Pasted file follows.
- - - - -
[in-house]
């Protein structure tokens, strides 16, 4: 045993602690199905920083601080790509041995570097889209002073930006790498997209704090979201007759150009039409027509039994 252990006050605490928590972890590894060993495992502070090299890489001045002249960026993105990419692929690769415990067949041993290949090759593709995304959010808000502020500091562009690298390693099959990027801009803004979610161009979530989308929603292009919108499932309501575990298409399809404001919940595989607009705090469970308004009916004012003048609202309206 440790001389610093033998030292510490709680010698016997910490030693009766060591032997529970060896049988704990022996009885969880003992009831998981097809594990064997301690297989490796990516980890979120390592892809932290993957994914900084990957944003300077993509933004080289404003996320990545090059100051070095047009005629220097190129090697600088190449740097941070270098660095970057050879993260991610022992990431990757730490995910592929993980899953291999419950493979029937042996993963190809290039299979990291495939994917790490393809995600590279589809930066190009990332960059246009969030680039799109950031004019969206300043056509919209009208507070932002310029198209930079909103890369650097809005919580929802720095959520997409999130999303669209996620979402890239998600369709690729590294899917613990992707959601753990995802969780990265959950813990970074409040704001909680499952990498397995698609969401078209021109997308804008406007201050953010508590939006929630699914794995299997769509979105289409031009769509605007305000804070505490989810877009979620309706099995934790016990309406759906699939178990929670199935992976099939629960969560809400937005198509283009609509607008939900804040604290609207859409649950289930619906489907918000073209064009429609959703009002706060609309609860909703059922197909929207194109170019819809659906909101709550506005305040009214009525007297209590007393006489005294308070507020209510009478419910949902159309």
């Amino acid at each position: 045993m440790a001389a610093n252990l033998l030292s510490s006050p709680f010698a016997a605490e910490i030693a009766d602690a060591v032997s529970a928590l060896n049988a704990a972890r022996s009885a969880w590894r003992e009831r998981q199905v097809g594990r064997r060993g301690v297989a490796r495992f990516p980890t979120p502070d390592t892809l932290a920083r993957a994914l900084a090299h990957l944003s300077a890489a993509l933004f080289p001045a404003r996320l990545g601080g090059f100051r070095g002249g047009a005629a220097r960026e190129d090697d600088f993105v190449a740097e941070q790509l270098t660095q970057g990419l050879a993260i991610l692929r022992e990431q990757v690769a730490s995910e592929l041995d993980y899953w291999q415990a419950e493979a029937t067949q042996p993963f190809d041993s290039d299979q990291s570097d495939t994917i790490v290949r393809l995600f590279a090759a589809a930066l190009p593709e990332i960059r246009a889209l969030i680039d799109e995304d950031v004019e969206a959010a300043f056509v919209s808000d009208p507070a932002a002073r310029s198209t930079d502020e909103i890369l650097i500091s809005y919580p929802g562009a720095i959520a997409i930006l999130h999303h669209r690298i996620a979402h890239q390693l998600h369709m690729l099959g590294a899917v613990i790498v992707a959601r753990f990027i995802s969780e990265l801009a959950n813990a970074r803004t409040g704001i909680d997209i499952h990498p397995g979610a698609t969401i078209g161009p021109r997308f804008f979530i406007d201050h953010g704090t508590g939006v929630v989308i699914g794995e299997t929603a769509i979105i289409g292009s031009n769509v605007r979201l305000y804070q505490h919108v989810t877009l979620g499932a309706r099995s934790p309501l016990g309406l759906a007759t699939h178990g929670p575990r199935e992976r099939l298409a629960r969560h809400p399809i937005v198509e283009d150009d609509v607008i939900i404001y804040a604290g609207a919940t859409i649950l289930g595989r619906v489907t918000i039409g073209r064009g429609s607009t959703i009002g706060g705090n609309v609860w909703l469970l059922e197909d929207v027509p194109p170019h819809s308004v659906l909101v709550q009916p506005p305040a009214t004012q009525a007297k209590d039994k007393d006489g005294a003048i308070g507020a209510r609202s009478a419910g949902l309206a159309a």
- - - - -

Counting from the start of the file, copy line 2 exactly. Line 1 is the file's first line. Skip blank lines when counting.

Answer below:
């Protein structure tokens, strides 16, 4: 045993602690199905920083601080790509041995570097889209002073930006790498997209704090979201007759150009039409027509039994 252990006050605490928590972890590894060993495992502070090299890489001045002249960026993105990419692929690769415990067949041993290949090759593709995304959010808000502020500091562009690298390693099959990027801009803004979610161009979530989308929603292009919108499932309501575990298409399809404001919940595989607009705090469970308004009916004012003048609202309206 440790001389610093033998030292510490709680010698016997910490030693009766060591032997529970060896049988704990022996009885969880003992009831998981097809594990064997301690297989490796990516980890979120390592892809932290993957994914900084990957944003300077993509933004080289404003996320990545090059100051070095047009005629220097190129090697600088190449740097941070270098660095970057050879993260991610022992990431990757730490995910592929993980899953291999419950493979029937042996993963190809290039299979990291495939994917790490393809995600590279589809930066190009990332960059246009969030680039799109950031004019969206300043056509919209009208507070932002310029198209930079909103890369650097809005919580929802720095959520997409999130999303669209996620979402890239998600369709690729590294899917613990992707959601753990995802969780990265959950813990970074409040704001909680499952990498397995698609969401078209021109997308804008406007201050953010508590939006929630699914794995299997769509979105289409031009769509605007305000804070505490989810877009979620309706099995934790016990309406759906699939178990929670199935992976099939629960969560809400937005198509283009609509607008939900804040604290609207859409649950289930619906489907918000073209064009429609959703009002706060609309609860909703059922197909929207194109170019819809659906909101709550506005305040009214009525007297209590007393006489005294308070507020209510009478419910949902159309």